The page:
Bernie Sanders has written an essay in Foreign Affairs, titled “Washington’s Dangerous New Consensus on China,” to sketch out the contours of a progressive China policy cognizant of the challenge posed by the Chinese Communist Party without giving into the emerging bipartisan attitude “that views the U.S.-Chinese relationship as a zero-sum economic and military struggle.”
The piece mostly rehashes the argument that normalizing trade relations with Beijing was a massively disastrous event that did not lead to liberalization, before offering some unimpressive solutions. The senator has penned a short essay here, and it fails to get to the core of the challenge. It’s mostly just a warning: “Instead of extolling the virtues of free trade and openness toward China, the establishment beats the drums for a new Cold War.”
Sanders isn’t the first progressive lawmaker to caution against giving in to that tendency. Since the middle of last month, when consideration of a massive China-focused legislative package came into sharper focus, Representative Ilhan Omar has urged her colleagues against adopting a “Cold War mentality.” This progressive vision for China policy sees fit to call out the Party’s worst human-rights abuses without accelerating the military buildup for which hawks have clamored.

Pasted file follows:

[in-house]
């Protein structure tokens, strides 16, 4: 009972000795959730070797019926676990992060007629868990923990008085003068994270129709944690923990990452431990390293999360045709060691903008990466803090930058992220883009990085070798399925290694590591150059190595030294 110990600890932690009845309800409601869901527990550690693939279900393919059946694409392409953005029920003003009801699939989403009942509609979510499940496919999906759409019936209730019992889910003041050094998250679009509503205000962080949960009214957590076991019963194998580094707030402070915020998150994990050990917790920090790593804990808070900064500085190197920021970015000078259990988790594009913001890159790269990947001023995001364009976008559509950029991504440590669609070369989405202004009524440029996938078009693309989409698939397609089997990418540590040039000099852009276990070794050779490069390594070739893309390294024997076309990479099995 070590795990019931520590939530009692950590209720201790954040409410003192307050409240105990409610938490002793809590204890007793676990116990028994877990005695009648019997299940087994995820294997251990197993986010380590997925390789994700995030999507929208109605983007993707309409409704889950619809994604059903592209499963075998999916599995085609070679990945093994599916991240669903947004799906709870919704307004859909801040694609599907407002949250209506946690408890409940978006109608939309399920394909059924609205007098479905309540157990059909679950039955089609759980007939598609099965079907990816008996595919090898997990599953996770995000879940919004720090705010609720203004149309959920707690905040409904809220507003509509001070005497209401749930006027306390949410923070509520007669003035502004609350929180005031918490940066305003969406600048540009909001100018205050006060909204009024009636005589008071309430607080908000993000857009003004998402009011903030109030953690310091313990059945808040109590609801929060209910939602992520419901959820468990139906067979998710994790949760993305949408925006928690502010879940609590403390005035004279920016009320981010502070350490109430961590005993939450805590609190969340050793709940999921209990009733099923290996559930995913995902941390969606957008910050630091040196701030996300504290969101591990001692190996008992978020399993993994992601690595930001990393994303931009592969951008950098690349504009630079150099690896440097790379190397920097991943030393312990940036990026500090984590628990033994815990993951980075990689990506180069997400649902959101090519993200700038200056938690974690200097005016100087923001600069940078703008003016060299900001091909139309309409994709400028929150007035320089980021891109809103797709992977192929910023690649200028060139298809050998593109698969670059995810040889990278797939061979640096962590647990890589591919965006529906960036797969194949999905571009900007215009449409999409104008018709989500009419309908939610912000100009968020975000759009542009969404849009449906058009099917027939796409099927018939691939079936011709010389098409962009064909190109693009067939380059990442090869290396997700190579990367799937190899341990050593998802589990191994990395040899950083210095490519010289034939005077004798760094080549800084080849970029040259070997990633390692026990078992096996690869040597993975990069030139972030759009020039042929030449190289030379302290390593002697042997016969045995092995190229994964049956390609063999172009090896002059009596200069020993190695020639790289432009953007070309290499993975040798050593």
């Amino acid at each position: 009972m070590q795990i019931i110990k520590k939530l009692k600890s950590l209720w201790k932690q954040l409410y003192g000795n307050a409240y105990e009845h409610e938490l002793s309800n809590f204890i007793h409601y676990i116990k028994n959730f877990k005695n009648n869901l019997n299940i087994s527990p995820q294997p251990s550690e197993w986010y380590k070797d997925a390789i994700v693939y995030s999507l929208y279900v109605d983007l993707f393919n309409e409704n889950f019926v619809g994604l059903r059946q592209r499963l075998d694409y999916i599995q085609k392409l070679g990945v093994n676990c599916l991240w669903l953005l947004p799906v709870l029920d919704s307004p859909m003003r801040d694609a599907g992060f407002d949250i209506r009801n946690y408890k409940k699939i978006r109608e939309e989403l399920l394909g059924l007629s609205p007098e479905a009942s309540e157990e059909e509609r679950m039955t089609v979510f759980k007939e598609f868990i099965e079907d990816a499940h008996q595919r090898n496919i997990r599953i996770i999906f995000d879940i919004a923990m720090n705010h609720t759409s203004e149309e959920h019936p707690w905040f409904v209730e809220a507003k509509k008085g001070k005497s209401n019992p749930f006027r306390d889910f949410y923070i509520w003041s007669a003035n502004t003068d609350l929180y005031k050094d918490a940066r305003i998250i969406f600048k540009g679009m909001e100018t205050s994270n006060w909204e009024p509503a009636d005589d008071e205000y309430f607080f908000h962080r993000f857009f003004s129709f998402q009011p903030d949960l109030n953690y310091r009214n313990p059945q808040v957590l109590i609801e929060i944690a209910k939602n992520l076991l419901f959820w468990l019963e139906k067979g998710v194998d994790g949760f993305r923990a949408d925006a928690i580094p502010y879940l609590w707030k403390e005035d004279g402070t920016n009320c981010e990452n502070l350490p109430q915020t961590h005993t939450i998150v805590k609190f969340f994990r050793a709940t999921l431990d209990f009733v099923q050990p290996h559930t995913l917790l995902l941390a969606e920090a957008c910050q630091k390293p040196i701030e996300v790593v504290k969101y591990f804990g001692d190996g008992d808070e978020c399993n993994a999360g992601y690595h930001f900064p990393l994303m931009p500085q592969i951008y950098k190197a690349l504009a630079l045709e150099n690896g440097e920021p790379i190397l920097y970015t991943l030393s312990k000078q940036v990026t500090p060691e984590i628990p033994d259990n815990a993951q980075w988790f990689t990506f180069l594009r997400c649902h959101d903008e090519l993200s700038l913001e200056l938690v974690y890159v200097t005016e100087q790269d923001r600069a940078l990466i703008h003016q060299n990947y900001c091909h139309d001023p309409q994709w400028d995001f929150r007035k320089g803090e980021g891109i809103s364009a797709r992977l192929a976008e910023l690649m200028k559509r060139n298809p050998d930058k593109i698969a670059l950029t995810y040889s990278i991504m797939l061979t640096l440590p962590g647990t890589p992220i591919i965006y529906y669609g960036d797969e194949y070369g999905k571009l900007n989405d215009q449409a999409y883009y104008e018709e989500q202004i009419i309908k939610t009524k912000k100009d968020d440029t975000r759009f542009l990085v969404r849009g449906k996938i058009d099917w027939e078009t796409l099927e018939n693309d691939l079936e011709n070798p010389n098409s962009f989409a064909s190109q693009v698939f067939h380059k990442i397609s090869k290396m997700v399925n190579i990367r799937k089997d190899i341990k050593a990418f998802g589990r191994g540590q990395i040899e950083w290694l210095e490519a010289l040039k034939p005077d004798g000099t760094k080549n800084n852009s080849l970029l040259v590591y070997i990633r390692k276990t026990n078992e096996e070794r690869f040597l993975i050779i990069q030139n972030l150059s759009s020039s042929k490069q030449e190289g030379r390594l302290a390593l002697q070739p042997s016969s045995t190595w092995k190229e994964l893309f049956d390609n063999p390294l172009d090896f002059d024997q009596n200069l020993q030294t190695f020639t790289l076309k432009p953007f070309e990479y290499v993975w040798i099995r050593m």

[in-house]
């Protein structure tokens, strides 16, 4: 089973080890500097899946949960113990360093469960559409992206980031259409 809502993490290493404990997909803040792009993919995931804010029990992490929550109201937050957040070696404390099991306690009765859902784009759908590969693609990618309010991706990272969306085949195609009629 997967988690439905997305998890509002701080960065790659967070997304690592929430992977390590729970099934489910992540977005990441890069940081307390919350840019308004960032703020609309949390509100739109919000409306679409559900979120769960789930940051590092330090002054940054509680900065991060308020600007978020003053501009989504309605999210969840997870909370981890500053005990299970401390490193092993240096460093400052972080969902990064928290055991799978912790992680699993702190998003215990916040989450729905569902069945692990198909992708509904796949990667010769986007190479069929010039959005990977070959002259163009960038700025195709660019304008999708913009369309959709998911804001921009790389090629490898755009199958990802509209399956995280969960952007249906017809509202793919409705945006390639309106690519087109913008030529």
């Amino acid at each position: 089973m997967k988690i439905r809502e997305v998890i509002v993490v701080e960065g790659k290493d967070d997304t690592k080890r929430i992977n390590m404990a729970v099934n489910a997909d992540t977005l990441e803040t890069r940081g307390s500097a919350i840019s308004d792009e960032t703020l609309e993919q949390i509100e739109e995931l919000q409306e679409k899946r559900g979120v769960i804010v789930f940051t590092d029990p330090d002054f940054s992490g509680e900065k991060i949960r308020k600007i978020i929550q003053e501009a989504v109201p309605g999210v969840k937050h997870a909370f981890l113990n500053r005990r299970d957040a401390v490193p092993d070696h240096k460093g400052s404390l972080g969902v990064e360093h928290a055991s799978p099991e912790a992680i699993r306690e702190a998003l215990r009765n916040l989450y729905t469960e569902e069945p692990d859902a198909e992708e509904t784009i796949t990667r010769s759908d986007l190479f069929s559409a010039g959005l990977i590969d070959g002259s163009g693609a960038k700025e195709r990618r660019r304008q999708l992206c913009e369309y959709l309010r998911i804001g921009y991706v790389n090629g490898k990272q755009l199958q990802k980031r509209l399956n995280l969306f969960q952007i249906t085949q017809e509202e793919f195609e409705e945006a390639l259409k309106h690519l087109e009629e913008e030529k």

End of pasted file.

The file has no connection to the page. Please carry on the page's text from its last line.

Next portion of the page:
But that strategic vision is still taking shape. As it stands now, if we are to take Sanders’s essay as its main expression, there’s not much meat on the bones. He writes that Americans should oppose intellectual-property theft, human-rights abuses, and China’s attempts to undermine international institutions. That’s all fine, but there’s no deviation yet from the new consensus that he opposes.
Then, he writes that “relentless fearmongering about China” has spurred anti-Asian hate crimes. Sanders is hardly the first to make this argument, though we must now ask: If pursuing policies to counter Beijing’s malign behavior is the proximate cause of the recent attacks against Asian Americans (as opposed to the broader uptick in crime and inability of major cities to adequately treat people struggling with mental illness), aren’t some of Sanders’s own prescriptions part of the problem?
With the exception of a call for the U.S. to invest in more vaccine distribution, his other ideas — a global minimum wage and prioritizing “human needs over corporate greed and militarism” are less than germane to the question of countering China. Another question: How exactly does Sanders propose that U.S. policy work to deter the Party’s obvious military designs on Taiwan without increased military spending?
The progressive opposition to the “Dangerous New Consensus” sounds insubstantial and, otherwise, a double standard that selectively views their pet bugaboos as the cause of hate crimes. Their proposed China policy is more a political stunt than a serious vision.